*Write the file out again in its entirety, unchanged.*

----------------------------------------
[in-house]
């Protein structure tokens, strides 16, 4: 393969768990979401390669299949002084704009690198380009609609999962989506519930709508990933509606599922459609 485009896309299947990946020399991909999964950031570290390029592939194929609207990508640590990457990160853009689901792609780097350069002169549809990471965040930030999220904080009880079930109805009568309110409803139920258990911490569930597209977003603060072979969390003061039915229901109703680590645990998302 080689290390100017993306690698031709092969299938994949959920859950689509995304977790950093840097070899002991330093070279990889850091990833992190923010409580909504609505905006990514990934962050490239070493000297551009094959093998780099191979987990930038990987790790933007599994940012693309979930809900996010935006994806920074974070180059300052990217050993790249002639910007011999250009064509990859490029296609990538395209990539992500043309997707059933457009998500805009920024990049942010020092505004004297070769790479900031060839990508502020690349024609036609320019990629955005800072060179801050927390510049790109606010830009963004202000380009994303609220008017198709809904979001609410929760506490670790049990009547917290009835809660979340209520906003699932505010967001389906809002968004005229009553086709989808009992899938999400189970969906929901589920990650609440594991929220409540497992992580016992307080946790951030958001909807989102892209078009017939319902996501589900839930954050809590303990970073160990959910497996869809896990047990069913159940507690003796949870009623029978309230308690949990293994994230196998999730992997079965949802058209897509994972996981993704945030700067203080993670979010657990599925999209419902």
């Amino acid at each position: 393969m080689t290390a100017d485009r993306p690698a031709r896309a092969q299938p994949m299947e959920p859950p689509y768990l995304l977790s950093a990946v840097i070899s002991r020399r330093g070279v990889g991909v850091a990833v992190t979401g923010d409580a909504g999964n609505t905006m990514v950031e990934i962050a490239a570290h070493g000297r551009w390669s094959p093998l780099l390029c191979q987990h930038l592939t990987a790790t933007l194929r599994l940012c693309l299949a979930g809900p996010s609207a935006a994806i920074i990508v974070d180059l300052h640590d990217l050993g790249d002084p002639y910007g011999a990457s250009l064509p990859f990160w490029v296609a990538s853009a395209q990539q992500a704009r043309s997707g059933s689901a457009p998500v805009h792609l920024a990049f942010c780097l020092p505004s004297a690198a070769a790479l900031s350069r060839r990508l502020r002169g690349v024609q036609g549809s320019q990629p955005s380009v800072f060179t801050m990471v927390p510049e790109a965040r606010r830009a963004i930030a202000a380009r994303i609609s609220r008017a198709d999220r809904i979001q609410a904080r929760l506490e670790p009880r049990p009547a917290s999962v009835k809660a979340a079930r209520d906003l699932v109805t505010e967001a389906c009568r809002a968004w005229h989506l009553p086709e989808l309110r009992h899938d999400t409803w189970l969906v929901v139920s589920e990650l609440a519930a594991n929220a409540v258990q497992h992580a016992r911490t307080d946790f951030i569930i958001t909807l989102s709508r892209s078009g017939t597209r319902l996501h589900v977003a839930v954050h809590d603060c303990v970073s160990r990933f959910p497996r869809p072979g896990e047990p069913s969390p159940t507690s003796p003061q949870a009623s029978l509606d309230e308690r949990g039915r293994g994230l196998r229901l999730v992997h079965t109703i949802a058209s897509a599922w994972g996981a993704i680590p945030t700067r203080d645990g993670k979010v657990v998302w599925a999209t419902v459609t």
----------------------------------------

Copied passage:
[in-house]
């Protein structure tokens, strides 16, 4: 393969768990979401390669299949002084704009690198380009609609999962989506519930709508990933509606599922459609 485009896309299947990946020399991909999964950031570290390029592939194929609207990508640590990457990160853009689901792609780097350069002169549809990471965040930030999220904080009880079930109805009568309110409803139920258990911490569930597209977003603060072979969390003061039915229901109703680590645990998302 080689290390100017993306690698031709092969299938994949959920859950689509995304977790950093840097070899002991330093070279990889850091990833992190923010409580909504609505905006990514990934962050490239070493000297551009094959093998780099191979987990930038990987790790933007599994940012693309979930809900996010935006994806920074974070180059300052990217050993790249002639910007011999250009064509990859490029296609990538395209990539992500043309997707059933457009998500805009920024990049942010020092505004004297070769790479900031060839990508502020690349024609036609320019990629955005800072060179801050927390510049790109606010830009963004202000380009994303609220008017198709809904979001609410929760506490670790049990009547917290009835809660979340209520906003699932505010967001389906809002968004005229009553086709989808009992899938999400189970969906929901589920990650609440594991929220409540497992992580016992307080946790951030958001909807989102892209078009017939319902996501589900839930954050809590303990970073160990959910497996869809896990047990069913159940507690003796949870009623029978309230308690949990293994994230196998999730992997079965949802058209897509994972996981993704945030700067203080993670979010657990599925999209419902």
């Amino acid at each position: 393969m080689t290390a100017d485009r993306p690698a031709r896309a092969q299938p994949m299947e959920p859950p689509y768990l995304l977790s950093a990946v840097i070899s002991r020399r330093g070279v990889g991909v850091a990833v992190t979401g923010d409580a909504g999964n609505t905006m990514v950031e990934i962050a490239a570290h070493g000297r551009w390669s094959p093998l780099l390029c191979q987990h930038l592939t990987a790790t933007l194929r599994l940012c693309l299949a979930g809900p996010s609207a935006a994806i920074i990508v974070d180059l300052h640590d990217l050993g790249d002084p002639y910007g011999a990457s250009l064509p990859f990160w490029v296609a990538s853009a395209q990539q992500a704009r043309s997707g059933s689901a457009p998500v805009h792609l920024a990049f942010c780097l020092p505004s004297a690198a070769a790479l900031s350069r060839r990508l502020r002169g690349v024609q036609g549809s320019q990629p955005s380009v800072f060179t801050m990471v927390p510049e790109a965040r606010r830009a963004i930030a202000a380009r994303i609609s609220r008017a198709d999220r809904i979001q609410a904080r929760l506490e670790p009880r049990p009547a917290s999962v009835k809660a979340a079930r209520d906003l699932v109805t505010e967001a389906c009568r809002a968004w005229h989506l009553p086709e989808l309110r009992h899938d999400t409803w189970l969906v929901v139920s589920e990650l609440a519930a594991n929220a409540v258990q497992h992580a016992r911490t307080d946790f951030i569930i958001t909807l989102s709508r892209s078009g017939t597209r319902l996501h589900v977003a839930v954050h809590d603060c303990v970073s160990r990933f959910p497996r869809p072979g896990e047990p069913s969390p159940t507690s003796p003061q949870a009623s029978l509606d309230e308690r949990g039915r293994g994230l196998r229901l999730v992997h079965t109703i949802a058209s897509a599922w994972g996981a993704i680590p945030t700067r203080d645990g993670k979010v657990v998302w599925a999209t419902v459609t």